Peter Pan CollarThe Peter Pan collar is an applied, flat, non-convertible collar. The Peter Pan collar is generally considered a flat (low-stand) collar, BUT… the Peter Pan can actually have a stand between 1/8-inch (which is flat) and 1-inch (which is the same as a shirt collar with a high stand). The difference is that the Peter Pan is not convertible – it retains the same shape regardless of the height of the stand and whether it is buttoned up or unbuttoned. Shirt collars and other convertible collars have a different look when buttoned up to unbuttoned. Note that the Peter Pan collar with a high stand and a pointed front (rather than rounded) is called an Eton Collar. The instructions below are for creating the flat Peter Pan with approx 1/8-inch stand. To create it with a 1-inch stand, see the menu for the Eton Collar; the Eton Collar is basically the same as the Peter Pan but with a 1-inch stand and sharp V-type edge at the neckline instead of the curved shape of the Peter Pan. So to create a PP with a 1-inch stand, follow the directions of the Eton, then just change the collar shape at the end. You can stands in between the 1/8-inch and the 1-inch; you should be able to work this out from the two extremes. In terms of drafting a pattern, unlike the High Stand collars, the pattern is created from the Bodice Front and Bodice Back Blocks. (The Mandarin, Shirt, Convertible collars are created from the neckline measurements).
Example: OutcomeFigure A shows the collar that will be created in the step-by-step instructions below. Seam allowance, cutting instructions etc., have not been added.
Instructions (Peter Pan Collar) – Figure 1
- Trace the top part of the Bodice Front.
- Put the Bodice Back down with the shoulder line matching and touching at the neck point.
- Pivot the Bodice Back as shown, so that the blocks overlap at the shoulder point for 0.75-inch.
- Trace the top part of the Bodice Back.
Instructions (Peter Pan Collar) – Figure 2Decide the width you want for your collar; I am making this 3-inches wide.
- Draw the collar line on your blocks as shown; I have marked 3-inches down the Center Back (point A), on the shoulder line (point B) and down the Center Front (point C), and joined these three points with a curve.
Instructions (Peter Pan Collar) – Figure 3
- Draw the neckline curve from point D at the back, to point E at the front, touching at the shoulder point.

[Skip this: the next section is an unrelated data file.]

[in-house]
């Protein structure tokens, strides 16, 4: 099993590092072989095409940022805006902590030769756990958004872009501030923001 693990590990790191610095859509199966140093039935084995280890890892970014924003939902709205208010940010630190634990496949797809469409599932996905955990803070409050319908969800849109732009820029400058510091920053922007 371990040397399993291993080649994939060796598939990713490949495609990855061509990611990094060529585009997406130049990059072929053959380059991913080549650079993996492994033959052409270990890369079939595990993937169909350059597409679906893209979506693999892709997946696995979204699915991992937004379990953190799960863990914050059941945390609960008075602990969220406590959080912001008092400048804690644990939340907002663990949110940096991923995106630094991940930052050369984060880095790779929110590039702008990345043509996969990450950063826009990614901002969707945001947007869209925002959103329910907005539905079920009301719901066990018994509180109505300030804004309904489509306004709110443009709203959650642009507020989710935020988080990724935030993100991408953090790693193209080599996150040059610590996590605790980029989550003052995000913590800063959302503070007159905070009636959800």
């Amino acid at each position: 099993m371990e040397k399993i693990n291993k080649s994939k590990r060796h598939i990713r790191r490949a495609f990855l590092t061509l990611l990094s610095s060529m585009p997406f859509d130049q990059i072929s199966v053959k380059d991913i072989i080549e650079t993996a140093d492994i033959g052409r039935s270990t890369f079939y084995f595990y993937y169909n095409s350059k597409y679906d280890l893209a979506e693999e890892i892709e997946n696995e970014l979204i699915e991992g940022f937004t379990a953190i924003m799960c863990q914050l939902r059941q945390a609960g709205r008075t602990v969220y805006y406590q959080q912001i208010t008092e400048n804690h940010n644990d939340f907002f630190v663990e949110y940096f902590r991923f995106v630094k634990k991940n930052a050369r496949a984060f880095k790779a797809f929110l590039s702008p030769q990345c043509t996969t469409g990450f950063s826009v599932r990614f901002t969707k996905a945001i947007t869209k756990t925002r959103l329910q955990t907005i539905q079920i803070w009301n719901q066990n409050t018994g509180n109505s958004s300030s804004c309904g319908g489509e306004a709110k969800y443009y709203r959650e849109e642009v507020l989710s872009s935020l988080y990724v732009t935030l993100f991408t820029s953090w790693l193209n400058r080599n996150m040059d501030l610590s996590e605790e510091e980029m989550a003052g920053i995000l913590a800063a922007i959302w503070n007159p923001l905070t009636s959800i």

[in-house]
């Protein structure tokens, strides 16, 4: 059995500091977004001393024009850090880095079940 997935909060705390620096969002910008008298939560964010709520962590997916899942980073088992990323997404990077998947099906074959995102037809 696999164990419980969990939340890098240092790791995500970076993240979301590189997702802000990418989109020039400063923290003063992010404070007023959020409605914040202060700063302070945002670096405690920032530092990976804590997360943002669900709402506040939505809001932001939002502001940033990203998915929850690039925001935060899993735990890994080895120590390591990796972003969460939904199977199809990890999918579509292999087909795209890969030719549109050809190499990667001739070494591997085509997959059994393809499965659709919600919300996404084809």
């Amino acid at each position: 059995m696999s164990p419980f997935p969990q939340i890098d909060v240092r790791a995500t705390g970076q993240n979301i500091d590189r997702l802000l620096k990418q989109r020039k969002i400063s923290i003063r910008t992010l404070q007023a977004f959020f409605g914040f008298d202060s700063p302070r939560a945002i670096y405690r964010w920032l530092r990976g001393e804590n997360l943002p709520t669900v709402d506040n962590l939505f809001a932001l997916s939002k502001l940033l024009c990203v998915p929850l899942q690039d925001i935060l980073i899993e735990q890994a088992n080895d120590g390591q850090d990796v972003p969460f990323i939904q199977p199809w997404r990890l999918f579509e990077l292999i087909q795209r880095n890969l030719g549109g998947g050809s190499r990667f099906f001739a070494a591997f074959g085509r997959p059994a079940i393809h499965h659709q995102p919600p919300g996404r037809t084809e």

- Mark two notches as shown; the neckline and the shoulder line.
- The pattern piece is the shaded yellow area.
Instructions (Peter Pan Collar) – Figure 4a
- Trace the collar piece.
- Turn the tracing paper over and match up the CB line.
- Check the neckline curve and the collar curve – see Figure 4b.
Instructions (Peter Pan Collar) – Figure 4bThis is to show you what the CB neckline may look like; smooth (A), pokes up a bit at CB (B), and dips down a bit (C). You need to smooth out that curve. You may also need to smooth out the collar edge at the CB if you did not make the design line was at right angles at the CB (which obviously I didn’t).
Instructions (Peter Pan Collar) – Figure 5You need to make an under-collar* so that the seam-line does not show; since it is smaller, it will pull the seam-line under.
- Shave 1/8-inch off the collar from the collar edge (not the neckline edge) – that is, 1/8-inch at the CB line, reducing to zero when moving towards the CF.
- Mark two notches either side of the CB neckline edge – about 1/4-inch from the CB line.
- mark grain-line
- make sure you have all necessary notches
- add seam allowance
*Note: As I’ve mentioned previously, making an under-collar pattern piece is necessary in the fashion/garment production industry (if an under-collar is required). However, if I am making the pattern just for myself and I am doing everything (i.e. not relying on someone else to know what the process is), I just make the collar pattern piece and cut two of the fabric; then I trim the piece from the fabric for the under-collar. I prefer this to spending the time creating the second pattern piece.